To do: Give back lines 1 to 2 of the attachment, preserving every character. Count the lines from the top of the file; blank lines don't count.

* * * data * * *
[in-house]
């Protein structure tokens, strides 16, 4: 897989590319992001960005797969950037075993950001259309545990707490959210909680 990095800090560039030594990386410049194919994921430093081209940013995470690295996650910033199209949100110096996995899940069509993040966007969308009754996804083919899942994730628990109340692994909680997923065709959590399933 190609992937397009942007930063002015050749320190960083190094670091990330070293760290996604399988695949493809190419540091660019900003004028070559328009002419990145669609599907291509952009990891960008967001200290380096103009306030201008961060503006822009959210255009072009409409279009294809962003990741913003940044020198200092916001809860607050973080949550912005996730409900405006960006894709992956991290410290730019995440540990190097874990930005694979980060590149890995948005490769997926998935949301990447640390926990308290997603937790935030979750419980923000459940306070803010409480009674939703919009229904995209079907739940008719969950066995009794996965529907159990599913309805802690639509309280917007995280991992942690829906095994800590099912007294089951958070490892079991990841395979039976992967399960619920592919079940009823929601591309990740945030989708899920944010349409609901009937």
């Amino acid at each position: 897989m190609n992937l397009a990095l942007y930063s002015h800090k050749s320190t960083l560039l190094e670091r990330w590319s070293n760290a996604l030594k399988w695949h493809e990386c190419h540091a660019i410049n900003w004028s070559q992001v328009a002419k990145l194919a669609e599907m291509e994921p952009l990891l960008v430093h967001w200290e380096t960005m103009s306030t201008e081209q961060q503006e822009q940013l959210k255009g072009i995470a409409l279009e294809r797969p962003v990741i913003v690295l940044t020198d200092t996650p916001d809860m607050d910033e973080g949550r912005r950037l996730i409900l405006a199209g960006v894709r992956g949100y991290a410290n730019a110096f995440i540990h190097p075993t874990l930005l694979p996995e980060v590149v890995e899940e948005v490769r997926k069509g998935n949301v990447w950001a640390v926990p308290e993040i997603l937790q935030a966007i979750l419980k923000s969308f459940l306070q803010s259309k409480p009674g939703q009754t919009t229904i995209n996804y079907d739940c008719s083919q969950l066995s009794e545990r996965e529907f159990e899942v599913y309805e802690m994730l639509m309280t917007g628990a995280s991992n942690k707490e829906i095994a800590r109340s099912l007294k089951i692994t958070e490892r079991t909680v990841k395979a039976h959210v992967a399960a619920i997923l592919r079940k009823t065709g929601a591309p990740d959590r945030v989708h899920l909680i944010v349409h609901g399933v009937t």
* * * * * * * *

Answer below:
[in-house]
């Protein structure tokens, strides 16, 4: 897989590319992001960005797969950037075993950001259309545990707490959210909680 990095800090560039030594990386410049194919994921430093081209940013995470690295996650910033199209949100110096996995899940069509993040966007969308009754996804083919899942994730628990109340692994909680997923065709959590399933 190609992937397009942007930063002015050749320190960083190094670091990330070293760290996604399988695949493809190419540091660019900003004028070559328009002419990145669609599907291509952009990891960008967001200290380096103009306030201008961060503006822009959210255009072009409409279009294809962003990741913003940044020198200092916001809860607050973080949550912005996730409900405006960006894709992956991290410290730019995440540990190097874990930005694979980060590149890995948005490769997926998935949301990447640390926990308290997603937790935030979750419980923000459940306070803010409480009674939703919009229904995209079907739940008719969950066995009794996965529907159990599913309805802690639509309280917007995280991992942690829906095994800590099912007294089951958070490892079991990841395979039976992967399960619920592919079940009823929601591309990740945030989708899920944010349409609901009937």